Exactly 105 years ago today, the Cuban Giants on the Negro Leagues were playing a regular season game in Atlantic City, NJ. Of course, we are talking about a time when weather forecasts were non existent and the means of traveling a message were far more complex than they are today.
Thanks to www.seamheads.com, a fantastic website that has gone out of its way to obtain as many stats to as many Negro League games as possible, the website has calculated that the 1909 Cuban Giants played a total of 4 games. Likely, those were the 4 games that researchers found were scored. Their 2B in 3 of the 4 games was a young man by the name of William Bedford. For a team that (according to the stats accumulated) did not hit very well (.205 cumulative average), Bedford stood out with 4 hits (all singles) in 16 at bats for a .250 average. He also walked once, stole a base and drove in two runs while making one error in the 12 defensive chances over the course of the four games he played (one of which was at SS).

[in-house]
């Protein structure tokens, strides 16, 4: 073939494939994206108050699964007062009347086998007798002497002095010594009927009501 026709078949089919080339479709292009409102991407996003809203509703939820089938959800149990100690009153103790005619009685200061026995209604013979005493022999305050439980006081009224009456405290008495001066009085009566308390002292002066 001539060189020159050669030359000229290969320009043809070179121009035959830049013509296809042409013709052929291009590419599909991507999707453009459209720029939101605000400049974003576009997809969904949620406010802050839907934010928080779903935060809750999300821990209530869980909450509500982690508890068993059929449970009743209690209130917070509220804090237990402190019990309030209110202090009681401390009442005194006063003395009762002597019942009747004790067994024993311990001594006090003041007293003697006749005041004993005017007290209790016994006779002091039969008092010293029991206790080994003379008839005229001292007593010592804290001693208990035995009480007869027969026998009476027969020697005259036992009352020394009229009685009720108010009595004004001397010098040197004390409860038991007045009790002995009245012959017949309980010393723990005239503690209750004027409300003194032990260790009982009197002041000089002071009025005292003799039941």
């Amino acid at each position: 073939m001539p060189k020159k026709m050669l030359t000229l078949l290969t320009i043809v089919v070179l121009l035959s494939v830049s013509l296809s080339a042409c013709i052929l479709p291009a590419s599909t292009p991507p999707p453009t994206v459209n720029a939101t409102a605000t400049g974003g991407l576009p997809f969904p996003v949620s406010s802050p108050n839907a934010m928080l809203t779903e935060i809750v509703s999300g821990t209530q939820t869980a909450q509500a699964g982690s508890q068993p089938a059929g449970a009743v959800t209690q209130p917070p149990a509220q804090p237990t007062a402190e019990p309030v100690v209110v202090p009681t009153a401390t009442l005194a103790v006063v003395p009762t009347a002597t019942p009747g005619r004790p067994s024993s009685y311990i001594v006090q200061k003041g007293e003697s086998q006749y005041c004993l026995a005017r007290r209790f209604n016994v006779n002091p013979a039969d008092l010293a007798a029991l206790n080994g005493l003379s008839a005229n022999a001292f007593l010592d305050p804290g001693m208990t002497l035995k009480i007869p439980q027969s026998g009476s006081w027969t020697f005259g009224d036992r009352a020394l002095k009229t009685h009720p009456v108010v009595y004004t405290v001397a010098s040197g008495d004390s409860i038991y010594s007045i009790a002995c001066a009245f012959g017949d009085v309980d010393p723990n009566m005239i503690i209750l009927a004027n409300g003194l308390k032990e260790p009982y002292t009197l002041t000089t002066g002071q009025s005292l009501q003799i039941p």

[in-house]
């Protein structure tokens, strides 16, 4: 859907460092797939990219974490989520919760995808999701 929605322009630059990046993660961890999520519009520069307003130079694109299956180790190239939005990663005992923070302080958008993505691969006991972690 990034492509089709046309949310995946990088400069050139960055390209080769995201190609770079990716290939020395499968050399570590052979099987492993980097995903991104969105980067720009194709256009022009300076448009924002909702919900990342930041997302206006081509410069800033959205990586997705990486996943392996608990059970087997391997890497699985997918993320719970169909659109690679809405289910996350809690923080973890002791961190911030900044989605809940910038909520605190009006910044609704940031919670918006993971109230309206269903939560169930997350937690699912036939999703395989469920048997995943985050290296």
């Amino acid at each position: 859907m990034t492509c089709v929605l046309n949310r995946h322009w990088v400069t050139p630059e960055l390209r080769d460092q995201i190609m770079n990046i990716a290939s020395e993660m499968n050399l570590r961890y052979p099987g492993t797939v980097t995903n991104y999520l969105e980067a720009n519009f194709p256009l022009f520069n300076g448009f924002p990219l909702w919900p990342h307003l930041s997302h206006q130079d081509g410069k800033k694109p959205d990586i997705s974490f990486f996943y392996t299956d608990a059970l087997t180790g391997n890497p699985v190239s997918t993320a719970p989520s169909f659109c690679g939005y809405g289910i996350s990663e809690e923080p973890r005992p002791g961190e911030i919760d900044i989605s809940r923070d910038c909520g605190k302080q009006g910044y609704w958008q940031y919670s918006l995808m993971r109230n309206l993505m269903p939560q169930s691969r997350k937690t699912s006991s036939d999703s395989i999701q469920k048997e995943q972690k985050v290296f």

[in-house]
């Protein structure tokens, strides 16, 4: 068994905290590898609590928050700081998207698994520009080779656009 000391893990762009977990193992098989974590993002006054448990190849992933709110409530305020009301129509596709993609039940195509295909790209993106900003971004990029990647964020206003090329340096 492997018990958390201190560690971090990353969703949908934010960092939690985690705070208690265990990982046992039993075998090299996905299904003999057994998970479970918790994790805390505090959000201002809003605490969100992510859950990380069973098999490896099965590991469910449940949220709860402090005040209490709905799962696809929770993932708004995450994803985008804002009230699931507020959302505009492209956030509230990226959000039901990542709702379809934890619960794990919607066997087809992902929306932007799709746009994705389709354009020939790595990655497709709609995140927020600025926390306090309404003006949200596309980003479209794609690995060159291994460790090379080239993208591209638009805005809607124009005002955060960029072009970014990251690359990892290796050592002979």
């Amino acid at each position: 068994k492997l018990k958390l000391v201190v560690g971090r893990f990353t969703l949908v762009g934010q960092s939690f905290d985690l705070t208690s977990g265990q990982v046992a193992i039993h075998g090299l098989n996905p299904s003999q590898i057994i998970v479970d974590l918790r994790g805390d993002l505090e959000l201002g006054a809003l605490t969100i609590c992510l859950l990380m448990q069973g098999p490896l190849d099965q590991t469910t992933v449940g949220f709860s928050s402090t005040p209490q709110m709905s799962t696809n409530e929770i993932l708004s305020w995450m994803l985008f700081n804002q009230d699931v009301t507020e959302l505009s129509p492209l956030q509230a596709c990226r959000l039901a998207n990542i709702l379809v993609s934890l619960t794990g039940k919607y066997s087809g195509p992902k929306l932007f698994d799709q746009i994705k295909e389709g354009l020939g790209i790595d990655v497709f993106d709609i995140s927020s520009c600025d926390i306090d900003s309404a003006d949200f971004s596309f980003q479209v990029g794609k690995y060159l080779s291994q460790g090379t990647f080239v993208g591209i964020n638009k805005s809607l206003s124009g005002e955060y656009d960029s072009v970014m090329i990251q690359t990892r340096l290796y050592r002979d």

Sadly, during a game played on 8/26/1909, Bedford took the field during a game with some evidence of rain in the near future. Of course, there was no forecast; as the players and coaches had not had any inclinations they would be in any danger by playing the game. During the inning, a huge bolt of lightning struck the playing field in Atlantic City, NJ. It happened to strike the ground just below Bedford's metal baseball spikes. The electricity from the lightning went through his spikes and up into his upper body causing him to collapse to the ground. The medical examiners determined that Bedford died instantly as a result of the lightning strike. Further research has shown that there has never been another instance of a baseball player being struck by a bolt of lightning during a game.